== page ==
User:Milimetric (WMF)/GitFlowGerrit

This is a page where I'm tracking what we'd like to be able to do with git flow. The big problem is that it might mess up gerrit's expectations so this is a work in progress to make sure that doesn't happen.

Working on feature Test1

 $ git flow feature start Test1
 $ echo "test 1" >> test1.txt && git add .
 $ git commit -a -m "test 1"
 $ echo "test 2" >> test2.txt && git add .
 $ git commit -a -m "test 2"
 $ git flow feature finish Test1

And working on feature Test2 (I tried these in series but the same idea should apply in parallel)

 $ git flow feature start Test2
 $ echo "test 3" >> test3.txt && git add .
 $ git commit -a -m "test 3"
 $ echo "test 4" >> test4.txt && git add .
 $ git commit -a -m "test 4"
 $ git flow feature finish Test2

Once done, we'd like to get a release branch and git review it.

 $ git flow release start GerritTest
 $ git review

So far so good. The tricky part starts here. If one of your commits (4 real and 2 merges) from above is rejected in Gerrit, you'll have to amend it and resubmit it. The closest we got so far is with rebase but that causes the merge commits to get lost so the gerrit patchset can't go forward. One idea would be to rebase before git review, that way the merge commits don't get pushed in the first place. This would make the reviewer's job easier.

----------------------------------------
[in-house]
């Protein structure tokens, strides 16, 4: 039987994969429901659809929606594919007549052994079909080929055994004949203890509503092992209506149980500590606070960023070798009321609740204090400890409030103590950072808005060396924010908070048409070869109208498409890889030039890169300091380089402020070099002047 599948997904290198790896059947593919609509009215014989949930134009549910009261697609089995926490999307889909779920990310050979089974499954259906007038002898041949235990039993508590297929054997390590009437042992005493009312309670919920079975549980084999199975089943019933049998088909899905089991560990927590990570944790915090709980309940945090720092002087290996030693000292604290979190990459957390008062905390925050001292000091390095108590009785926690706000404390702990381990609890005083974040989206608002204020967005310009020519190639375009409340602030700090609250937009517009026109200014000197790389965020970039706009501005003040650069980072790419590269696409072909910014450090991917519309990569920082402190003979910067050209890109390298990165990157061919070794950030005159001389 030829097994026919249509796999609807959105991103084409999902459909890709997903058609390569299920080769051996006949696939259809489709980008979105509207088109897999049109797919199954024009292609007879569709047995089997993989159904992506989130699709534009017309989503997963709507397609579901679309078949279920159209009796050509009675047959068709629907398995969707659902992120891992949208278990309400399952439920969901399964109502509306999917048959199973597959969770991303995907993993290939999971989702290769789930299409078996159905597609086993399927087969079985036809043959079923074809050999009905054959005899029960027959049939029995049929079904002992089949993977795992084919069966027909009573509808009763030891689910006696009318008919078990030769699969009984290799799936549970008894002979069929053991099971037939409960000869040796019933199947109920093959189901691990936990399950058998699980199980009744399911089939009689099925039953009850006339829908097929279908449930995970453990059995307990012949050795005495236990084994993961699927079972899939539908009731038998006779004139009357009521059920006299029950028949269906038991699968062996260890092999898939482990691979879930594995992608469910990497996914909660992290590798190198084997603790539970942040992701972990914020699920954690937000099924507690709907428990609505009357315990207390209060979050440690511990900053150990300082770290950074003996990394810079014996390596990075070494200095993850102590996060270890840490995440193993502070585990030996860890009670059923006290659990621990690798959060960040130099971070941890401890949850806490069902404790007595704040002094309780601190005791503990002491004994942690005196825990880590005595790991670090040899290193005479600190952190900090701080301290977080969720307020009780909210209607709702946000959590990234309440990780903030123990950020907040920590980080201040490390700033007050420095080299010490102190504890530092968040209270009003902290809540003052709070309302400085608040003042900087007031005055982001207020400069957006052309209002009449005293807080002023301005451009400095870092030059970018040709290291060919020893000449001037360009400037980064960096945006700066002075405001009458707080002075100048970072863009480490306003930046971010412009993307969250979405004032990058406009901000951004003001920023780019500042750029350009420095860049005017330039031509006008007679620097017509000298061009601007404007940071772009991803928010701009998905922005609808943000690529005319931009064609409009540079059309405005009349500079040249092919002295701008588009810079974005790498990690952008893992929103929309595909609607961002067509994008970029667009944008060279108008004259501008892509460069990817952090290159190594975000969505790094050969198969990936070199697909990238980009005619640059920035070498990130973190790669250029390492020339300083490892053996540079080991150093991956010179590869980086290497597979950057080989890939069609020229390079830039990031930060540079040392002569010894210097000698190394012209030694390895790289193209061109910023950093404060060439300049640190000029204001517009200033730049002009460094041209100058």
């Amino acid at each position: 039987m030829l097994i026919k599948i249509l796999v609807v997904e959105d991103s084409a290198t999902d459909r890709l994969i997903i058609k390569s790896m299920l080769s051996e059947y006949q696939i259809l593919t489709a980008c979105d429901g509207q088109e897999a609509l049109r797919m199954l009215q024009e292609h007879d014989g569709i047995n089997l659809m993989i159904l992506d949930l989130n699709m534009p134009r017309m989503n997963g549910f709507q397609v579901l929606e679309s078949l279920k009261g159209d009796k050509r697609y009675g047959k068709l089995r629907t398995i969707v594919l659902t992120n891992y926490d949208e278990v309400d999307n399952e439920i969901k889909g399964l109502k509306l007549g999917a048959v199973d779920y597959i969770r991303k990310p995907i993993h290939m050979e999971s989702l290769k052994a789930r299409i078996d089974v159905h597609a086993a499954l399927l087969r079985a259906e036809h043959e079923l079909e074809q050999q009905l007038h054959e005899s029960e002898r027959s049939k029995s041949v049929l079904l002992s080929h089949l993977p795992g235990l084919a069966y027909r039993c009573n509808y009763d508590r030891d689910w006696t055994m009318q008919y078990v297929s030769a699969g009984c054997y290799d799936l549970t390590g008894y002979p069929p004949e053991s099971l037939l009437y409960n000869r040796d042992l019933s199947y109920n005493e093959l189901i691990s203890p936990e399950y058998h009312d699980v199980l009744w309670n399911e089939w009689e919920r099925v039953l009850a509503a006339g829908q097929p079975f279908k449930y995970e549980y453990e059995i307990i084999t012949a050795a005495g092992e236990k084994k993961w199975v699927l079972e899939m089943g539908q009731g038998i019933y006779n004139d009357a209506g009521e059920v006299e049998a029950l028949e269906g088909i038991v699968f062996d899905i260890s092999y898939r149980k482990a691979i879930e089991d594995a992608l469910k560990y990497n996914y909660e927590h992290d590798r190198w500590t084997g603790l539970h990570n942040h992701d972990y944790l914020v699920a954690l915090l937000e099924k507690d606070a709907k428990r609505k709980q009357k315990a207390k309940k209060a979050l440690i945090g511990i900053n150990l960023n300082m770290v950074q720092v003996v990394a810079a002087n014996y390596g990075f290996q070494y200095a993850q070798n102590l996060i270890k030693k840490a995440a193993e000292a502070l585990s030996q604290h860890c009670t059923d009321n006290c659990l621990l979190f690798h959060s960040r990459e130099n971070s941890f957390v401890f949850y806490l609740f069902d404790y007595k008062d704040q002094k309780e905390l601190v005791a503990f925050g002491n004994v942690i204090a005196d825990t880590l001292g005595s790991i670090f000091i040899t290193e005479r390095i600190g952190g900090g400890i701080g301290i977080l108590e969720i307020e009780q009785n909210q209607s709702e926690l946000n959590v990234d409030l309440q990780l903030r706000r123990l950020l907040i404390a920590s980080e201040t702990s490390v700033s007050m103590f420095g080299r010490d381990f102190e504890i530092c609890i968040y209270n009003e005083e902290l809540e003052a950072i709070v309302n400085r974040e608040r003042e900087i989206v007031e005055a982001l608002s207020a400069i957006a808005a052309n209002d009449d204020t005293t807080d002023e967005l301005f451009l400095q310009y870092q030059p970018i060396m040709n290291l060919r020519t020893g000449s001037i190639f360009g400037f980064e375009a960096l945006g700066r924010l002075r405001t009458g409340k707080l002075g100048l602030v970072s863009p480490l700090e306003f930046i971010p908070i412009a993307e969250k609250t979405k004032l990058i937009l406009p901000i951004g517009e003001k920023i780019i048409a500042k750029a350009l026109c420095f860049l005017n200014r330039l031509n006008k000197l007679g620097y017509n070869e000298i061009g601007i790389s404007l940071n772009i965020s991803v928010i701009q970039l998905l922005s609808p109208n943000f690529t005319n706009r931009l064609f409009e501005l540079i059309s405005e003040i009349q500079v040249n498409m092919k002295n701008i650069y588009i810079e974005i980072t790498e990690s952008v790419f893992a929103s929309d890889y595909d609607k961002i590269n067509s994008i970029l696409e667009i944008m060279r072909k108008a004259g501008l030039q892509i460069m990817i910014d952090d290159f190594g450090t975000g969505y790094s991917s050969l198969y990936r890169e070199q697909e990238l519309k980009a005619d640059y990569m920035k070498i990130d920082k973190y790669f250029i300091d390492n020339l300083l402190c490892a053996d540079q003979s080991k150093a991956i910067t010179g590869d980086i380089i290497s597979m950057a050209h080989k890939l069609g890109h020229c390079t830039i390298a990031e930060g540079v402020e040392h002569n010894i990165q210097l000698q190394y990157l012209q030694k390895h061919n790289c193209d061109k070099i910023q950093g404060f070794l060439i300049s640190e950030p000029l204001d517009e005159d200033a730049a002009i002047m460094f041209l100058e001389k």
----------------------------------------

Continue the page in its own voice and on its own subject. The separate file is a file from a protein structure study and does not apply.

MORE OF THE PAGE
Outside of the problem above, the other trick is figuring out what "2" is in your case. I used trial and error and just aborted the rebase if it didn't have the set of changes I wanted.

 # ... find what HEAD~X will get you the same set of commits that was originally submitted to gerrit
 $ git rebase -i HEAD~2
 # ... find your commit and change (pick) to (edit)
 # ... fix the problem your reviewer found
 $ git add .
 $ git commit -a --amend
 # ... write a message describing your fix
 $ git rebase --continue
 $ git review

Assuming everything's ok, the last part's easy

 $ git flow release finish GerritTest

Note: this | Stack Overflow advice, didn't work because rebase is a lot harder across the branches that git flow creates.